Though not as dreadful as the heat dome, the last week of July saw temperatures reach into the high 30s across the Tri-Cities.
While residents found ways to stay hydrated, some local wildlife took advantage of Coquitlam waters to cool off and have a little bit of fun too.
Dženan Jauzović was walking through Deboville Slough when he took notice of a pair of bear cubs play-wrestling in the Pitt River channel.
After taking a few swings and nipping at each other, to the entertainment of some passersby, the youths then submerged into the water to relax and enjoy the day.
The wetland area is located about halfway along the four-kilometre north dyke trail off Cedar Drive that's managed by the city of Coquitlam and also runs in conjunction with the Trans Canada Trail.
Black bears are known to make seasonal appearances on the path, in which joggers, cyclists, walkers and horseback riders have cooperated with local wildlife so everyone can enjoy Deboville's nature.
JULY BEAR ENCOUNTER RECAP
WildSafeBC says there were more bear sightings across Coquitlam in July compared to the same month last year.
The provincial organization's Wildlife Alert Reporting Program has recorded 181 known bear encounters — grizzly or black bear — across the city, only 10 more than the 171 recorded in July 2020, representing a modest increase of 6%.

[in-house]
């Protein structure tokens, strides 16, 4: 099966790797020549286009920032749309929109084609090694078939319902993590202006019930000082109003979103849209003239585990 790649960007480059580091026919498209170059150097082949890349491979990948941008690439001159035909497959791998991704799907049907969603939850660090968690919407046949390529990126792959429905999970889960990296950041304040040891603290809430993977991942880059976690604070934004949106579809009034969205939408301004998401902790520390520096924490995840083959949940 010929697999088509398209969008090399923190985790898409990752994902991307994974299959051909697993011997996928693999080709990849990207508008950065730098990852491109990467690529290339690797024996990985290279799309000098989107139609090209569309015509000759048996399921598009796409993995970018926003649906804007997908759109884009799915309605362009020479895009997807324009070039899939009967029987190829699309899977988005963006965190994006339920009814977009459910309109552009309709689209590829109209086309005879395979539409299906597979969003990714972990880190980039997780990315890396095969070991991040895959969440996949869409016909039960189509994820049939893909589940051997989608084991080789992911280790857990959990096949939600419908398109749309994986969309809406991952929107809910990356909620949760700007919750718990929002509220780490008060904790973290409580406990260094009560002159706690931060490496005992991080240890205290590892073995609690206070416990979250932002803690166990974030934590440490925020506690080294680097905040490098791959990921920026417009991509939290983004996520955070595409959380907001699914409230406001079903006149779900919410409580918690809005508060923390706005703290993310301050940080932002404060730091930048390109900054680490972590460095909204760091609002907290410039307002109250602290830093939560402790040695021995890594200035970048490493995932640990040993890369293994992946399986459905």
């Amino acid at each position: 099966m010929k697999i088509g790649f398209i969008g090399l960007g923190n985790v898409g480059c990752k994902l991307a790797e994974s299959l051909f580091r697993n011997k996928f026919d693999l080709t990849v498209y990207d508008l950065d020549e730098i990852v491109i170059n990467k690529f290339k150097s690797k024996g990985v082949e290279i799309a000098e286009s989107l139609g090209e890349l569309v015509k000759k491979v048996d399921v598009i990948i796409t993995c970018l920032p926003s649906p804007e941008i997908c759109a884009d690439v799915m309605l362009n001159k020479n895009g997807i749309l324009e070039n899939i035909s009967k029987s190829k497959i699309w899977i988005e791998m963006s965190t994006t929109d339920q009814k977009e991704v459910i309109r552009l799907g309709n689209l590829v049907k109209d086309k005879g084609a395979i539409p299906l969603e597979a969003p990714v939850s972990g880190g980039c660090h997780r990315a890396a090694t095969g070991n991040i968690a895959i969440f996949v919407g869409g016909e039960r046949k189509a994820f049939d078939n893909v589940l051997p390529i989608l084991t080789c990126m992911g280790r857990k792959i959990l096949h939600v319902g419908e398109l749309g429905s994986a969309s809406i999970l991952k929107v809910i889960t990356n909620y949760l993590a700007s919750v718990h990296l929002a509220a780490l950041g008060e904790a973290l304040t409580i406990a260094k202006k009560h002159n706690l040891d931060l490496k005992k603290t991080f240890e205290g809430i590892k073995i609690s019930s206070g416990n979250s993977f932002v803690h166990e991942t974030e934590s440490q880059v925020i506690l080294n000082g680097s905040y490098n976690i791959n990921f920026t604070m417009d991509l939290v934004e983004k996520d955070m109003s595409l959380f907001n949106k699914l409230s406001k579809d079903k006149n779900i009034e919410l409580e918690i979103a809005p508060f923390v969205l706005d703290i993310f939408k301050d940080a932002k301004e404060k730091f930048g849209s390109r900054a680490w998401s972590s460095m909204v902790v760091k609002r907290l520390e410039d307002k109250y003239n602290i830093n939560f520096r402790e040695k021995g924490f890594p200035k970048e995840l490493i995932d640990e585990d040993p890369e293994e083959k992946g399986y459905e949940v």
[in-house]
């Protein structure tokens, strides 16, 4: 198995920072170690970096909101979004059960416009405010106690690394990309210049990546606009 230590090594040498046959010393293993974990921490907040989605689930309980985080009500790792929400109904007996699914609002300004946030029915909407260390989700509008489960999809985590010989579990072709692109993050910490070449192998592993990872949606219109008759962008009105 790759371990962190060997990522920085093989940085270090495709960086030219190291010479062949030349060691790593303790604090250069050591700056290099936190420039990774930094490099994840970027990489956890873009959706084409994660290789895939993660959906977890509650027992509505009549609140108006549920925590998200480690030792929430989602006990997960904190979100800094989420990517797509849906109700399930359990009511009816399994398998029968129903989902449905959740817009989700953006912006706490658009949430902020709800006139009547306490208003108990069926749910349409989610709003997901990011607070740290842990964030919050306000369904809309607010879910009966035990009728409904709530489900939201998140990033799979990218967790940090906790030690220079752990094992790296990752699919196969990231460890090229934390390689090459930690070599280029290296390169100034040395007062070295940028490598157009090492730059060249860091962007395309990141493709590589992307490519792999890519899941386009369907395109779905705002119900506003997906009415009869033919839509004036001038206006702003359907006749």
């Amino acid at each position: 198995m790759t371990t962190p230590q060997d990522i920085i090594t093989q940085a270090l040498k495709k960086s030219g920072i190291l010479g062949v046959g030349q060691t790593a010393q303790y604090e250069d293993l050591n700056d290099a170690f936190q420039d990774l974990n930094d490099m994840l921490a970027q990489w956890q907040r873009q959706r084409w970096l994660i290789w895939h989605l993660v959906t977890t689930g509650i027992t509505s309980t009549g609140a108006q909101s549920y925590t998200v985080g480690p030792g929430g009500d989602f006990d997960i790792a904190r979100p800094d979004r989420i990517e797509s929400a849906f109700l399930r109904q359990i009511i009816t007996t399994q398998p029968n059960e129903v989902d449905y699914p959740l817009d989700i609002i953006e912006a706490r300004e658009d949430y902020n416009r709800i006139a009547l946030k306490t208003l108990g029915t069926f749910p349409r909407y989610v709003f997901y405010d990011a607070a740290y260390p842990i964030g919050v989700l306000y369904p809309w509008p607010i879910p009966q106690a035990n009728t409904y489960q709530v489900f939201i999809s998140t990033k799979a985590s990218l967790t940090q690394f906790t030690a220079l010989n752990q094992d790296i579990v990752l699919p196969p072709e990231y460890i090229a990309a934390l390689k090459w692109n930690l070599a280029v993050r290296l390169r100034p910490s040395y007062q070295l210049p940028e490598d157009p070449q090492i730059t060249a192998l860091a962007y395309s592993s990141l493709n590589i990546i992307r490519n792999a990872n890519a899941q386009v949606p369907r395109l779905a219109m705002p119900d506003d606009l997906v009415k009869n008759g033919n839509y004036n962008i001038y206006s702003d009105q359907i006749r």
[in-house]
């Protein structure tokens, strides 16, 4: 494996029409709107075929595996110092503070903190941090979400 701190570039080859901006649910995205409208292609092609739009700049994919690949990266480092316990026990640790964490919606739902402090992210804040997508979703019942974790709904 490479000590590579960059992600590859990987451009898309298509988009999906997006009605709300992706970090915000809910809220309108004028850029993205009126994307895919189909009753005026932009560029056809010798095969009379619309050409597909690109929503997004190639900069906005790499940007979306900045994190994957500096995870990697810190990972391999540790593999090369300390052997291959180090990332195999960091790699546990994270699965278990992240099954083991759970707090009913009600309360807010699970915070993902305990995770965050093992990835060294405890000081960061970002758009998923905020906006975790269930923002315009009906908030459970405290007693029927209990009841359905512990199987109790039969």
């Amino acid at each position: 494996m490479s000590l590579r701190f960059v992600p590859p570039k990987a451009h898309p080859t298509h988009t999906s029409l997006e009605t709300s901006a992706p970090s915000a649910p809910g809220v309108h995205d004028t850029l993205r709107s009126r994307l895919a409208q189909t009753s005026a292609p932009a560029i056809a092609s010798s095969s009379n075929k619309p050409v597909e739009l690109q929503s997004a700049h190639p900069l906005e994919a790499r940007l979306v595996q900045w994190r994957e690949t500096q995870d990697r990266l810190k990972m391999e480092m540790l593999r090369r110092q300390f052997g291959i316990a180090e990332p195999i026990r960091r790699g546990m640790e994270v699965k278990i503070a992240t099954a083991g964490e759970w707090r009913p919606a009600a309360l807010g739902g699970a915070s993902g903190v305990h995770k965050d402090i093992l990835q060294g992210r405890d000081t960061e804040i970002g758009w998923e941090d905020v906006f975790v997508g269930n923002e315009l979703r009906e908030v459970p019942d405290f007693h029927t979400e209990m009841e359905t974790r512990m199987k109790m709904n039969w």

However, last month's total is a 34% decrease in comparison to June bear sightings as WildSafeBC accumulated 273.
The Tri-Cities as a whole reported 327 bear sightings in July 2021, which is actually a decrease of almost 10% from 2020.
Residents are encouraged to consider the following tips in areas where bears may frequent:
- Keep your garbage in or secured until the day of collection. Garbage is the number one attractant cited in reports to the provincial hotline
- Manage your fruit trees
- Don’t let windfalls accumulate, and pick fruit as it ripens
- If you don’t want the fruit, consider...
- Accessing a fruit gleaning group in your community
- Washing the blossoms off in the spring so the fruit doesn’t set
- Replacing the tree with a non-fruit bearing variety
- Don’t put out bird feeders when bears are active
- A kilo of bird seed has approximately 8,000 calories and is a great reward for a hungry bear
- Keep your compost working properly with lots of brown materials and a regular schedule of turning
- If you have livestock or backyard chickens use a properly installed and maintained electric fence to keep bears and livestock apart
The public is also being reminded to check all of your surroundings when out in the backcountry as bears are known to hang out in trees.